Print 15 comment(s) - last by Sahrin.. on May 4 at 10:54 AM

The CableCard-ready TV Wonder Digital Cable Tuner
ATI's newest TV tuner bug forces system manufacturers to delay Media Center PCs

AMD's newest CableCard endeavor may have hit a snag.  Systems manufactured with the ATI TV Wonder Digital Cable Tuner have a bug that has halted shipments of the new PCs.

ATI engineers claim the bug is very minor. "The bug occurs when the TV Wonder Digital Cable Tuner attempts to sync signal on an all-digital tuner," said one AMD Taiwan engineer. 

The bug seems to affect those who have TV Wonder Digital Cable Tuners with specific all-digital providers.  With the current firmware, users will get a "no signal error" after inserting the CableCard.

"[We] will send out firmwares to fix the sync problem in the next week," added the engineer.  Firmware upgrades will be made available to any customers who already have tuners.  In the interim, ATI has stopped shipment on new batches of the tuners until it can ship cards with the newest updates.

"The firmware updates have essentially delayed our [system] shipments by two weeks," stated a North American system manufacturer.

Other system builders state that the bug can easily be fixed by rebooting the tuner. Velocity Micro, who unveiled the first CableCard-ready PCs in North America, declined to comment about the bug.

This is not the first time ATI has run into bug problems at launch.  A crippling error forced all TV Wonder 650 Tuners off store shelves until proper firmwares could fix QAM sync errors.  Today, however, the TV Wonder 650 is one of the most reliable and robust tuners on the market.

Update 04/05/07: AMD Multimedia product manager Shane Parfitt adds the following:
With one specific CableCard from Scientific Atlanta Networks, the digital cable signal is lost if the ATI TV Wonder Digital Cable Tuner switches to analog reception and then back again.  It’s important to note that it's just this one card – the ATI TV Wonder Digital Cable Tuner is compatible with all the other currently available cards, such as those from Motorola (which has over half the market) and even others from Scientific Atlanta Networks.  However, we’ve been able to find a work around for it in our hardware, through a firmware update, and we anticipate that this will be with our customers by the end of April.  The delay is mostly due to the certification process CableLabs requires for this change.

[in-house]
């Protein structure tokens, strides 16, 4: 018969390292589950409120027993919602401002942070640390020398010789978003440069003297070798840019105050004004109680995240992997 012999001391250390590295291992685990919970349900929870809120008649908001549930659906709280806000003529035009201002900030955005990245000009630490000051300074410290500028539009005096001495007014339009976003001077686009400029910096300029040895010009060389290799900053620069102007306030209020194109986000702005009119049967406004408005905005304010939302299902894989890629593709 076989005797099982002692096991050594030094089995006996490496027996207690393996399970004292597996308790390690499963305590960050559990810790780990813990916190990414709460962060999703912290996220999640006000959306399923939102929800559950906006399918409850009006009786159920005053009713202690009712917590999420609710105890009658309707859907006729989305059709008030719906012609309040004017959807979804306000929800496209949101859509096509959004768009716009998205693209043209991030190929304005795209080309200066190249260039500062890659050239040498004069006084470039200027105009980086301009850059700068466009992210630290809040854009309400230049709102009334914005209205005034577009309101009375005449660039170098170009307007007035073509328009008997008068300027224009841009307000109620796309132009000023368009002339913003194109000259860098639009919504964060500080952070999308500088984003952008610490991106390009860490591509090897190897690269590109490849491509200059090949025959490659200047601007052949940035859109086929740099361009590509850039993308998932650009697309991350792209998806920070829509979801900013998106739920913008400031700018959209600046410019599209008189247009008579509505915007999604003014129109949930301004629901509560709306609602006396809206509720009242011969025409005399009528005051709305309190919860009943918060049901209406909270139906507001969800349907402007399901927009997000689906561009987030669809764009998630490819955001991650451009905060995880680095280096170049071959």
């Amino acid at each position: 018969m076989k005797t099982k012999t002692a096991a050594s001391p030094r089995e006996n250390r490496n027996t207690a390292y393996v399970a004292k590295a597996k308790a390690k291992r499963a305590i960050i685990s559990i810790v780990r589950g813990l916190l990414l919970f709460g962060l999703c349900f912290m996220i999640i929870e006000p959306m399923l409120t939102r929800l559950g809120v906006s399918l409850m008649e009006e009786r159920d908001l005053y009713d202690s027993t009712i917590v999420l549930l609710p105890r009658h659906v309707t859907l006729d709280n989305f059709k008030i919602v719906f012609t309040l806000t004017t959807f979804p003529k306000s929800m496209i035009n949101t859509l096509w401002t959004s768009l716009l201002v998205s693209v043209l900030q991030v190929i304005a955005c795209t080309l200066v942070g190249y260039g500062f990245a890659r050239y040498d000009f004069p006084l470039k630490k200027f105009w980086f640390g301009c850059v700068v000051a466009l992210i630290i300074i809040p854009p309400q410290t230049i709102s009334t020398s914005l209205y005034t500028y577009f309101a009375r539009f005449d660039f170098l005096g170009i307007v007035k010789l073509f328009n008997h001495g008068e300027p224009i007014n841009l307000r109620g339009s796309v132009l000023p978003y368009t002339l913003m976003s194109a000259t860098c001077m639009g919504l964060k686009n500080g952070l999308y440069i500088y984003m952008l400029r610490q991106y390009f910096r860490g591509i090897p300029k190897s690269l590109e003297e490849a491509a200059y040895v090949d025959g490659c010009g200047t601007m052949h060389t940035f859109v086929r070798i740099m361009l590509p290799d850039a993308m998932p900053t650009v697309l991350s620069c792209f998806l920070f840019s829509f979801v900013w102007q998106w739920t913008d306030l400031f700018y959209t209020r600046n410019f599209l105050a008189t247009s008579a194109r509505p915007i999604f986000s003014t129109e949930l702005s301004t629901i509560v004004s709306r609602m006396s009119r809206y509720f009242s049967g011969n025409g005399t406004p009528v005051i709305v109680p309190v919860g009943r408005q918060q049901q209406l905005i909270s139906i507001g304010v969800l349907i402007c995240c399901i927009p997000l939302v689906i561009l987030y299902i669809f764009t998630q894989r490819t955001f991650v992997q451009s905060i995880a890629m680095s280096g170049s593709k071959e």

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RE: Imagine that!
By Cobra Commander on 4/5/2007 3:42:15 PM , Rating: -1
I get the impression from the various prior releases of horribly -supported tuner hardware. You don't smell that? 'It smell like a shit' because this mirrors the HDTV Tuner's launch where it had immediate problems (and still is not well-supported to date). In my book something will have had to change for ATI to be supporting this product properly, and I don't get the impression any changes have been made in that arena.

RE: Imagine that!
By mezrah on 4/5/2007 4:56:13 PM , Rating: 2
Still, that doesn't mean that this particular product, which hasn't even launched to the public yet, is poorly supported. That may be the case in the future, but as it stands right now, they are trying to fix the problems before it goes out to public. That = good support now. That may change.

RE: Imagine that!
By Cobra Commander on 4/5/2007 6:05:09 PM , Rating: 1
Agreed. They've simply lost my trust.

RE: Imagine that!
By alifbaa on 4/5/2007 6:52:52 PM , Rating: 3
I don't see why this would damage your trust in ATI. I'm not a fanboy or anything. I own both ATI and NVidia, Intel and AMD.

This is an entirely new product in an entirely new category of products, and it hasn't even been released yet. In fact, unlike many companies (Linksys, Netgear, and M$ come to my mind right away) they are refusing to release this product until it is more stable. Believe me, this is costing them some serious money. There are likely penalty clauses and lost advertising fees they are paying for not pushing this product out the door and relying on consumers to update the firmware -- an undoubtedly very simple process.
All but a very few companies would have shoved this out and claimed everything was working great then just put out a new file on the website. I think you should chill out, take a deep breathe, and understand that this is not as simple as getting your clock radio to work properly. This product will get a lot better in the next several months, and more competitors will enter the market and come up with even better stuff for us, undoubtedly screwing it up and allowing us to gripe about it.

"Well, we didn't have anyone in line that got shot waiting for our system." -- Nintendo of America Vice President Perrin Kaplan
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